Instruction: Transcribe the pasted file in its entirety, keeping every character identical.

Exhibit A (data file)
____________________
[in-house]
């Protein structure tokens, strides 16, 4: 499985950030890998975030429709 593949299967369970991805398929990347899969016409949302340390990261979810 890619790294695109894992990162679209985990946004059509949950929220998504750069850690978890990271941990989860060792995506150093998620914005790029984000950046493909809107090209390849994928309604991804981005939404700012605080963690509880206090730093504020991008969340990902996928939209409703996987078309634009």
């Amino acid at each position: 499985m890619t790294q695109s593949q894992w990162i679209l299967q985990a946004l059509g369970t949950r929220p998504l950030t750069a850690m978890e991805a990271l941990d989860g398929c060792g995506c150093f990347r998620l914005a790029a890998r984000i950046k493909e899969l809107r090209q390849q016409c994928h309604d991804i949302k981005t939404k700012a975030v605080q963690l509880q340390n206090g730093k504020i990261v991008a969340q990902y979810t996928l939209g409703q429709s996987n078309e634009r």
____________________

[in-house]
């Protein structure tokens, strides 16, 4: 499985950030890998975030429709 593949299967369970991805398929990347899969016409949302340390990261979810 890619790294695109894992990162679209985990946004059509949950929220998504750069850690978890990271941990989860060792995506150093998620914005790029984000950046493909809107090209390849994928309604991804981005939404700012605080963690509880206090730093504020991008969340990902996928939209409703996987078309634009």
């Amino acid at each position: 499985m890619t790294q695109s593949q894992w990162i679209l299967q985990a946004l059509g369970t949950r929220p998504l950030t750069a850690m978890e991805a990271l941990d989860g398929c060792g995506c150093f990347r998620l914005a790029a890998r984000i950046k493909e899969l809107r090209q390849q016409c994928h309604d991804i949302k981005t939404k700012a975030v605080q963690l509880q340390n206090g730093k504020i990261v991008a969340q990902y979810t996928l939209g409703q429709s996987n078309e634009r």